Wright is a Plan II junior from San Antonio.

Jack (TOM CRUISE) is grilled by Beech (MORGAN FREEMAN) in “Oblivion”, an original and groundbreaking cinematic event from the visionary director of “TRON: Legacy”and producers of “Rise of the Planet of the Apes”. Photo by David James. Photo courtesy of Universal Pictures.

Joseph Kosinski’s debut feature, “Tron: Legacy,” was a visual marvel with a script that failed to connect on any sort of logical or emotional level, rendering the film an empty exercise in image and sound. His follow-up, “Oblivion,” is a marked improvement, another feast of images with a slightly more coherent story. Unfortunately, the film is a pastiche of sci-fi tropes and imagery, making for a film that tries to blend about half a dozen different stories into a murky final product.

On a post-apocalyptic Earth, Jack (Tom Cruise) and Victoria (Andrea Riseborough) are in charge of drone repair for a space station where the rest of humanity has found sanctuary. With only a few weeks to go until they get to rejoin their people in space, Jack’s reckless streak grows more and more pronounced, and the arrival of an unfamiliar spacecraft inconveniently coincides with Jack’s discovery of an underground human colony hellbent on overthrowing the government.

“Oblivion”’s mish-mash of post-apocalyptic wastelands and dystopian government coups only gets more convoluted as the film goes on, and to name too many more of the sci-fi classics with their fingerprints on “Oblivion” would only serve to spoil the few surprises up the film’s sleeve. Kosinski dips in and out of several stories brimming with potential, only to discard them almost immediately, leaving numerous narrative avenues unexplored. Even Kosinski’s imagery shamelessly lifts from “2001: A Space Odyssey” and the film’s climax borrows liberally from the “Portal” series, especially in its design of the villainous drones, disposable antagonists that give Kosinski the opportunity to blow lots of stuff up without having to build characters in the process.

Even though “Oblivion” is little more than a mixtape for sci-fi fans, Kosinski still delivers an impressively controlled aesthetic, and every frame of the film is striking and gorgeous. Kosinski revels in showing us the destroyed ruins of Earth, but he also finds several lush, beautiful untouched miracles in the overgrown wasteland he’s created. The highly anticipated score from M83 is effective, but evokes Daft Punk’s memorable work from “Tron: Legacy” too readily and gets a bit overzealous at times, scoring even quiet, intimate moments between Jack and Victoria with a booming full orchestra.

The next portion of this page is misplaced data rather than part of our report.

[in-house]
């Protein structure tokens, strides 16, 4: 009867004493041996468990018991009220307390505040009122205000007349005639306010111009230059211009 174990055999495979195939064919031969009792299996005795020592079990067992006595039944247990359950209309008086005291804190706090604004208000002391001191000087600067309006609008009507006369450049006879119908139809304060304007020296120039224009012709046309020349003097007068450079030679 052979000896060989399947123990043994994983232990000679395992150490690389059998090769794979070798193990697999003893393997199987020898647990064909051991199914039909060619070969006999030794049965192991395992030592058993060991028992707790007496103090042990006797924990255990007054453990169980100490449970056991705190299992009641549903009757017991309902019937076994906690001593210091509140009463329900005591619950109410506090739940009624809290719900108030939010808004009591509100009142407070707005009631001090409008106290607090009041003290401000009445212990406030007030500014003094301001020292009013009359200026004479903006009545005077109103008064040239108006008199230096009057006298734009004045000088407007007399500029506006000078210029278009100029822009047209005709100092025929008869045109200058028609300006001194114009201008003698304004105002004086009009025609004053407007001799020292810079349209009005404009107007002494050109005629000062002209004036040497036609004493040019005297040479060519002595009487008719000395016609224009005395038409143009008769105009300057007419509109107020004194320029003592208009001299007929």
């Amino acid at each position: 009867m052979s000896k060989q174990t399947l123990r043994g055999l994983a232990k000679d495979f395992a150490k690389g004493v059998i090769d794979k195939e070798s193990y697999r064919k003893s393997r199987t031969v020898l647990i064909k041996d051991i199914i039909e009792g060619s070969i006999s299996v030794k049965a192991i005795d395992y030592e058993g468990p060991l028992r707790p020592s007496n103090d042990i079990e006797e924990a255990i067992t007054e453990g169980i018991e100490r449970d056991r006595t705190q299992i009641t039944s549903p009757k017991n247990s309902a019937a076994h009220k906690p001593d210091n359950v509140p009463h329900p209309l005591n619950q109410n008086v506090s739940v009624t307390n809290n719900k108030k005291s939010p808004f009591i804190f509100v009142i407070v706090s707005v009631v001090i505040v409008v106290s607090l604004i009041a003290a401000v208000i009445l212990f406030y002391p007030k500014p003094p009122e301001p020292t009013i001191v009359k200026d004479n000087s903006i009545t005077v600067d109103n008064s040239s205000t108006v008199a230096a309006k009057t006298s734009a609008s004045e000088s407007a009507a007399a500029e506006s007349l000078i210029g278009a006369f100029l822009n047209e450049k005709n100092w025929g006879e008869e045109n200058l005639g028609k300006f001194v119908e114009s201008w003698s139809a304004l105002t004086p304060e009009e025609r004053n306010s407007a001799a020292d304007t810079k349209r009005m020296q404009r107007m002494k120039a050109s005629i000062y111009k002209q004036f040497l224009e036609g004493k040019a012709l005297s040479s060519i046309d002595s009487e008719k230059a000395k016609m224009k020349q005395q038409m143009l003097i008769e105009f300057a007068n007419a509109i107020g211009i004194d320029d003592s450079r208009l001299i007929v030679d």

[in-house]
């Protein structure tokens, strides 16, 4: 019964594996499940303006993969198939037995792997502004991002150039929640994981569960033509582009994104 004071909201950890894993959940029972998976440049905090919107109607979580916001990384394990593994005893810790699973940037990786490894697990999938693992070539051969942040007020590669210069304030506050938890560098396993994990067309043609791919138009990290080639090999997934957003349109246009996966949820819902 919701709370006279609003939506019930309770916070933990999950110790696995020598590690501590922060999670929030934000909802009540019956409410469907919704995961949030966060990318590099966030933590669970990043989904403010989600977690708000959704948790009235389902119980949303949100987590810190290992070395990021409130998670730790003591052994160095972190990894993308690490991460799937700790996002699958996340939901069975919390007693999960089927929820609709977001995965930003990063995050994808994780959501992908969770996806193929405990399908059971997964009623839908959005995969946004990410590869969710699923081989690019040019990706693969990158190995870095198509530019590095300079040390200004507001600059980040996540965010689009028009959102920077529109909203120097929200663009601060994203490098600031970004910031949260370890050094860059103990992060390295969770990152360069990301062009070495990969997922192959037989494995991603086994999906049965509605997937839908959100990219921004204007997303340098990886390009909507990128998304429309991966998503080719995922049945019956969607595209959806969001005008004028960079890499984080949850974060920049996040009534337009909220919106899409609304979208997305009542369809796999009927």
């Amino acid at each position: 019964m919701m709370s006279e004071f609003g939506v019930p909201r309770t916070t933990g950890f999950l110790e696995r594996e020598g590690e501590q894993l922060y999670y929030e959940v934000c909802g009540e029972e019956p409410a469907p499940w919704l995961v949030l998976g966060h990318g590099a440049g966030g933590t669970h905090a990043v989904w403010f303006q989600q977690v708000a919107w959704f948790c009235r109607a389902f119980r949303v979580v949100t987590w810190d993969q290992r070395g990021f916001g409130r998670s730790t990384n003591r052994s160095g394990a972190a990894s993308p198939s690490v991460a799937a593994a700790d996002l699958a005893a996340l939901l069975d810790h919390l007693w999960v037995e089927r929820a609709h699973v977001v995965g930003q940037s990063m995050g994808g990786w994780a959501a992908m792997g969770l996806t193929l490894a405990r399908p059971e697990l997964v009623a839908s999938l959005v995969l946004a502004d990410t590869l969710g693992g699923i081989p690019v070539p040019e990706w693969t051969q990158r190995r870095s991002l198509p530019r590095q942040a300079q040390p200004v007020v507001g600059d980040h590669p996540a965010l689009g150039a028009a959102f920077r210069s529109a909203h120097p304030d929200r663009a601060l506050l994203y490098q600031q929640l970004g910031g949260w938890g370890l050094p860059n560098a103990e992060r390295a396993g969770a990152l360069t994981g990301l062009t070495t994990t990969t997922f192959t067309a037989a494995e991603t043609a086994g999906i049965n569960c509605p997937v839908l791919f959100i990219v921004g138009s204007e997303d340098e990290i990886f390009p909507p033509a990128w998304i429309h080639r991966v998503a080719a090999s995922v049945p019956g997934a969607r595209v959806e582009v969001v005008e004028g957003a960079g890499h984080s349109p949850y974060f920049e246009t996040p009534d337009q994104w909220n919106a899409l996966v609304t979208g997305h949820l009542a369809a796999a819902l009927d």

Tom Cruise has headlined plenty of big films like this, but rarely has he worked with as small an ensemble as he does here. Thankfully, Cruise anchors “Oblivion” with a performance filled with confidence and charm, even if it lacks complexity. The film is a pure star vehicle for Cruise, filled with big action beats and sweeping moments of heroism, but Cruise’s most effective moments come when Jack visits the small oasis he’s built for himself off the grid. Jack has nostalgia for a life he never lived, a desire to be a normal human, and Cruise instills those scenes with a real sense of longing, bringing genuine humanity to a character with little idea of what that means.

Andrea Riseborough’s understated, emotive performance is pivotal to making much of the first stretch of the film work, and as Victoria’s reality collapses around her, Riseborough does a great job of selling her character’s betrayal and anger. Melissa Leo is quietly malicious in her small role, and Olga Kurylenko is engaging and fiery as the catalyst for Jack’s slow realization that all is not what it seems to be. Meanwhile, Morgan Freeman brings nothing but a baritone and silly sunglasses to his stock wise old-man role, and fails to produce a single moment worth remembering with his nondescript performance.

“Oblivion” is a lushly realized parade of beautiful sights and sounds, but the film’s narrative deficiencies once again overpower Kosinski’s impressive visual efforts. Still, not many directors can produce two letdowns and still have me interested in what’s next, and as soon as Kosinski can write a script as lavishly gorgeous as his imagery, we’re going to have something really special on our hands.